Knowledge generated by attention to matter in performance
Pluton is a project on which I have been invited to work by La 2e Porte à Gauche. It pairs choreographers of a younger generation with performers of an older generation. I am working with a well-respected and loved Montreal performer named Peter James. The working title for the project is Matière Grise.
This fall we began our research process by walking around the studio guided by a vague idea of our desires. We showed each other things that we liked, things in the studio that spoke to us. The performance content has (so far) become an itemizing of what is in the space: pointing at it, sometimes naming it, and saying whether it is ugly or not ugly. So far, from this process we have created some navigational techniques that Peter uses. Peter works from what he sees – and what he feels is significant to mention. As viewers we are bathed in this subjective indexing of present material objects and therefore are immersed in a world built from the perceptions of the performer.
In the research process we are now beginning to think about how Peter can sustain this activity that is sometimes exciting and sometimes unremarkable or potentially uninteresting. We have decided to work from questions posed by Roland Barthes who asks:
“But is it possible to know how the world looks like in reality, to modify our gaze, as it were, and lift the veil of its own predefined visual habits? And if so, can representations which use alternative ways of depicting space help us to see things differently? How does this in turn act upon our experience and understanding of the world around us?” [Source: http://thedetachedgaze.com/2014/01/13/what-is-a-detached-gaze]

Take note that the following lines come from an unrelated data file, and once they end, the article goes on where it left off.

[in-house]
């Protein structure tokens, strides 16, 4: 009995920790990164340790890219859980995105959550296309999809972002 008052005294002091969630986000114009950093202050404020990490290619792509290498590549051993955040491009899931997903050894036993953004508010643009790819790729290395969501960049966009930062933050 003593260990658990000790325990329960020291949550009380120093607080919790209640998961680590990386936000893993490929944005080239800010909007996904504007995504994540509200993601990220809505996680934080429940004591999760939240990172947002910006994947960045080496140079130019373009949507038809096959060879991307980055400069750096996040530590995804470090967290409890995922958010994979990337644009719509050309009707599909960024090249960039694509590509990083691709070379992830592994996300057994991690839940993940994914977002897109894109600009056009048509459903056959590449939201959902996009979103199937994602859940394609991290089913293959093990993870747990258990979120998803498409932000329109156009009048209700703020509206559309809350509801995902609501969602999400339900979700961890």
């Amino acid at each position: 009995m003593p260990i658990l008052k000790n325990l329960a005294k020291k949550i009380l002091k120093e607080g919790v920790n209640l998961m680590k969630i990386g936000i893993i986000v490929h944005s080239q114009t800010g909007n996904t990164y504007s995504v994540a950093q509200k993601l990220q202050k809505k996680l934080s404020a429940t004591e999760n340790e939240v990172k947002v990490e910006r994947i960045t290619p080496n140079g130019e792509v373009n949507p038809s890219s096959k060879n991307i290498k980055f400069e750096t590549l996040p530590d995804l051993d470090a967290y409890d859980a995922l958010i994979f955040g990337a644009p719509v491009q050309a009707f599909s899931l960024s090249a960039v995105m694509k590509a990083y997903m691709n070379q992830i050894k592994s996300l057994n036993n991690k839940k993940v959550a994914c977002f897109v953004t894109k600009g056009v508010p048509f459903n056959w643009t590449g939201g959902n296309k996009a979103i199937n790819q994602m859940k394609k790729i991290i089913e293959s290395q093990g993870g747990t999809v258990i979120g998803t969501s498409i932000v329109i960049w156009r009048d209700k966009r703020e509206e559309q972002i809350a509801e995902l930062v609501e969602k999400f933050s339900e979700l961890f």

[…] Peter James works from a detached point of view where he renews his interest, not knowing each time he tries the score what he will find. Working at re-investing in a curiosity and receptivity towards the space he is in, he navigates it providing points of focus for us the viewers to more passively experience a version of this kind of viewing. From these concrete points of focus, we create our own connections. […]
Matière Grise combines a detached gaze-tour of the environment while borrowing from Open Focus Meditation, creating a hyper awareness of the immediate and the material. This creates a potential for moments of realization for both the performer and the viewer related to ‘the real’, in this case the surrounding environment. […]
The second kind of ‘Real’ is created by an accumulation of experience which can cause a relaxed mind (as with the Open Focus Meditation) and ideally creates moments of realization, the ‘Ah-ha! Moments’. In Matière Grise Peter James itemizes things from around the space. The accumulating awareness of different material objects creates a state of relaxation in the mind leading to moments of discovery and deepening the vividness of the environment.
Montreal, January 3, 2016
Lire aussi : Notes sur le processus de création de Matière Grise